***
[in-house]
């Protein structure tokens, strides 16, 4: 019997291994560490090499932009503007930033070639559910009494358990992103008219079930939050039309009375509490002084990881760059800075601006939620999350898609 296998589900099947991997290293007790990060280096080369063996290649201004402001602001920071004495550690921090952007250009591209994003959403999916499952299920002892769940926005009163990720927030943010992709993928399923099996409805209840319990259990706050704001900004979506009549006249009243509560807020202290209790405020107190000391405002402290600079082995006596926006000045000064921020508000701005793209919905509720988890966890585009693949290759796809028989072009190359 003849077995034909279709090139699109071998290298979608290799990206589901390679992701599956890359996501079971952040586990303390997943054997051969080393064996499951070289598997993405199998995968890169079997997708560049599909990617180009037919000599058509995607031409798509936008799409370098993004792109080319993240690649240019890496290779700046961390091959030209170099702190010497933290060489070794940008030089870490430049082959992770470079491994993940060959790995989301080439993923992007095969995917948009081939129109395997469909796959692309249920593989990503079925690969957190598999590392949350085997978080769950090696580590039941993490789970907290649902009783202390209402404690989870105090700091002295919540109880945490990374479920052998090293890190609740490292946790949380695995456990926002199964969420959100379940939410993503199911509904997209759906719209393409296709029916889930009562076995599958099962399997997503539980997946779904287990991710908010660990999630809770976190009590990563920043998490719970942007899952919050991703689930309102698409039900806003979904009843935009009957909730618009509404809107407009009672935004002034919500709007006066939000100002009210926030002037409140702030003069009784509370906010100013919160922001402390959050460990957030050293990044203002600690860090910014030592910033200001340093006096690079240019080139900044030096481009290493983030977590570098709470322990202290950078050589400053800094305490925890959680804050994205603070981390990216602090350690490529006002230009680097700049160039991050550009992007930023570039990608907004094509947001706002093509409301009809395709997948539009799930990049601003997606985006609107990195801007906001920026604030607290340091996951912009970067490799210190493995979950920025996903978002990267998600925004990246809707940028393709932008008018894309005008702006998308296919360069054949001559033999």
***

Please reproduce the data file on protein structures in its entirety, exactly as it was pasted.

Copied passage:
[in-house]
């Protein structure tokens, strides 16, 4: 019997291994560490090499932009503007930033070639559910009494358990992103008219079930939050039309009375509490002084990881760059800075601006939620999350898609 296998589900099947991997290293007790990060280096080369063996290649201004402001602001920071004495550690921090952007250009591209994003959403999916499952299920002892769940926005009163990720927030943010992709993928399923099996409805209840319990259990706050704001900004979506009549006249009243509560807020202290209790405020107190000391405002402290600079082995006596926006000045000064921020508000701005793209919905509720988890966890585009693949290759796809028989072009190359 003849077995034909279709090139699109071998290298979608290799990206589901390679992701599956890359996501079971952040586990303390997943054997051969080393064996499951070289598997993405199998995968890169079997997708560049599909990617180009037919000599058509995607031409798509936008799409370098993004792109080319993240690649240019890496290779700046961390091959030209170099702190010497933290060489070794940008030089870490430049082959992770470079491994993940060959790995989301080439993923992007095969995917948009081939129109395997469909796959692309249920593989990503079925690969957190598999590392949350085997978080769950090696580590039941993490789970907290649902009783202390209402404690989870105090700091002295919540109880945490990374479920052998090293890190609740490292946790949380695995456990926002199964969420959100379940939410993503199911509904997209759906719209393409296709029916889930009562076995599958099962399997997503539980997946779904287990991710908010660990999630809770976190009590990563920043998490719970942007899952919050991703689930309102698409039900806003979904009843935009009957909730618009509404809107407009009672935004002034919500709007006066939000100002009210926030002037409140702030003069009784509370906010100013919160922001402390959050460990957030050293990044203002600690860090910014030592910033200001340093006096690079240019080139900044030096481009290493983030977590570098709470322990202290950078050589400053800094305490925890959680804050994205603070981390990216602090350690490529006002230009680097700049160039991050550009992007930023570039990608907004094509947001706002093509409301009809395709997948539009799930990049601003997606985006609107990195801007906001920026604030607290340091996951912009970067490799210190493995979950920025996903978002990267998600925004990246809707940028393709932008008018894309005008702006998308296919360069054949001559033999």